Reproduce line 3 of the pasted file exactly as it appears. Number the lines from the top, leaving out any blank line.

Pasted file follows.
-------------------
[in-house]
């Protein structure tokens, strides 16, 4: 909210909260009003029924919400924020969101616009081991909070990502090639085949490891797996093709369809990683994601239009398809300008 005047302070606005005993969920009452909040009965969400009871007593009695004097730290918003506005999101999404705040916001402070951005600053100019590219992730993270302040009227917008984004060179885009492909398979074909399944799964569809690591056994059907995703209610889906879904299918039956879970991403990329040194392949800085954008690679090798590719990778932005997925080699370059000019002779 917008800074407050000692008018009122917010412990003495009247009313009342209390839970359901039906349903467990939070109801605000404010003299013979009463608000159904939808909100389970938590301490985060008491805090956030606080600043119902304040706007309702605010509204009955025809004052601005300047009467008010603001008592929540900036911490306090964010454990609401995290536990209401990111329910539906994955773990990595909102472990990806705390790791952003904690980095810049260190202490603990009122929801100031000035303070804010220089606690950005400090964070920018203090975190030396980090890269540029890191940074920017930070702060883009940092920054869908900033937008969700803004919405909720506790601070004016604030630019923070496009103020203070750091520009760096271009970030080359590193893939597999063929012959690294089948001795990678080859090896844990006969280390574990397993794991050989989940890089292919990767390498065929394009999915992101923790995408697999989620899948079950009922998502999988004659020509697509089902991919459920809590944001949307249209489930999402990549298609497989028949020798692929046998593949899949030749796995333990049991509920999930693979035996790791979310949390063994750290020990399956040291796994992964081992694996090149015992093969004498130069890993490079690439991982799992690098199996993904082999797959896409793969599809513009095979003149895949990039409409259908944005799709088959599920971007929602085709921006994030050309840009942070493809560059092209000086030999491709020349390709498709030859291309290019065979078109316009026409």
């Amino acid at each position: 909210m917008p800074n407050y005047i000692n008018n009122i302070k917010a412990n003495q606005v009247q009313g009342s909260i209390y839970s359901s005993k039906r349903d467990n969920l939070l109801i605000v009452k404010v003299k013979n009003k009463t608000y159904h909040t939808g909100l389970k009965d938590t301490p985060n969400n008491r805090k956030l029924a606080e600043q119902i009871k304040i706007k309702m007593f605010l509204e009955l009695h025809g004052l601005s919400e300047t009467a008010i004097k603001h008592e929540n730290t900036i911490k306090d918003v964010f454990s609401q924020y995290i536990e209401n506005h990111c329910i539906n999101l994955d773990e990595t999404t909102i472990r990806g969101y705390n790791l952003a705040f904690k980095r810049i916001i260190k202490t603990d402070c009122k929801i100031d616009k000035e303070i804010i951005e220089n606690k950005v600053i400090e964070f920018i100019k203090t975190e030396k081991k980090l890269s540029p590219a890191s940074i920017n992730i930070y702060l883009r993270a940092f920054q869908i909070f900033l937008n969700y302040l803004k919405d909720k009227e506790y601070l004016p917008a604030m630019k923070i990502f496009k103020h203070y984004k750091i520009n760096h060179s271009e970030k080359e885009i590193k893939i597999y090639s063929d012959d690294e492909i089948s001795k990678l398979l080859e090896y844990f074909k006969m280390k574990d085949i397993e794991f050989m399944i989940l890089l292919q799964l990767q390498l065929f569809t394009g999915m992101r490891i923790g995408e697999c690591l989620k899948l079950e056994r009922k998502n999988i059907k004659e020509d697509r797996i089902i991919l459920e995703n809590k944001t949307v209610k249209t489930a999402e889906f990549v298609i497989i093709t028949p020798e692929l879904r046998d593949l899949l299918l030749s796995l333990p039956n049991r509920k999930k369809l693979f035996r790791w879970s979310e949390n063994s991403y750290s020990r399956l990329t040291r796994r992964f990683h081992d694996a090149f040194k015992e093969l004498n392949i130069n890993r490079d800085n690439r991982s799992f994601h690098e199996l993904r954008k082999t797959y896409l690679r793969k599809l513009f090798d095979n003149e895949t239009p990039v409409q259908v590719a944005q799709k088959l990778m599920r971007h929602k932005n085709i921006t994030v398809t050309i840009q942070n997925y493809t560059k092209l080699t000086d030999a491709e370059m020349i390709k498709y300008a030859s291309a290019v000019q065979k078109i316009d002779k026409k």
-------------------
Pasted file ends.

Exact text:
């Amino acid at each position: 909210m917008p800074n407050y005047i000692n008018n009122i302070k917010a412990n003495q606005v009247q009313g009342s909260i209390y839970s359901s005993k039906r349903d467990n969920l939070l109801i605000v009452k404010v003299k013979n009003k009463t608000y159904h909040t939808g909100l389970k009965d938590t301490p985060n969400n008491r805090k956030l029924a606080e600043q119902i009871k304040i706007k309702m007593f605010l509204e009955l009695h025809g004052l601005s919400e300047t009467a008010i004097k603001h008592e929540n730290t900036i911490k306090d918003v964010f454990s609401q924020y995290i536990e209401n506005h990111c329910i539906n999101l994955d773990e990595t999404t909102i472990r990806g969101y705390n790791l952003a705040f904690k980095r810049i916001i260190k202490t603990d402070c009122k929801i100031d616009k000035e303070i804010i951005e220089n606690k950005v600053i400090e964070f920018i100019k203090t975190e030396k081991k980090l890269s540029p590219a890191s940074i920017n992730i930070y702060l883009r993270a940092f920054q869908i909070f900033l937008n969700y302040l803004k919405d909720k009227e506790y601070l004016p917008a604030m630019k923070i990502f496009k103020h203070y984004k750091i520009n760096h060179s271009e970030k080359e885009i590193k893939i597999y090639s063929d012959d690294e492909i089948s001795k990678l398979l080859e090896y844990f074909k006969m280390k574990d085949i397993e794991f050989m399944i989940l890089l292919q799964l990767q390498l065929f569809t394009g999915m992101r490891i923790g995408e697999c690591l989620k899948l079950e056994r009922k998502n999988i059907k004659e020509d697509r797996i089902i991919l459920e995703n809590k944001t949307v209610k249209t489930a999402e889906f990549v298609i497989i093709t028949p020798e692929l879904r046998d593949l899949l299918l030749s796995l333990p039956n049991r509920k999930k369809l693979f035996r790791w879970s979310e949390n063994s991403y750290s020990r399956l990329t040291r796994r992964f990683h081992d694996a090149f040194k015992e093969l004498n392949i130069n890993r490079d800085n690439r991982s799992f994601h690098e199996l993904r954008k082999t797959y896409l690679r793969k599809l513009f090798d095979n003149e895949t239009p990039v409409q259908v590719a944005q799709k088959l990778m599920r971007h929602k932005n085709i921006t994030v398809t050309i840009q942070n997925y493809t560059k092209l080699t000086d030999a491709e370059m020349i390709k498709y300008a030859s291309a290019v000019q065979k078109i316009d002779k026409k």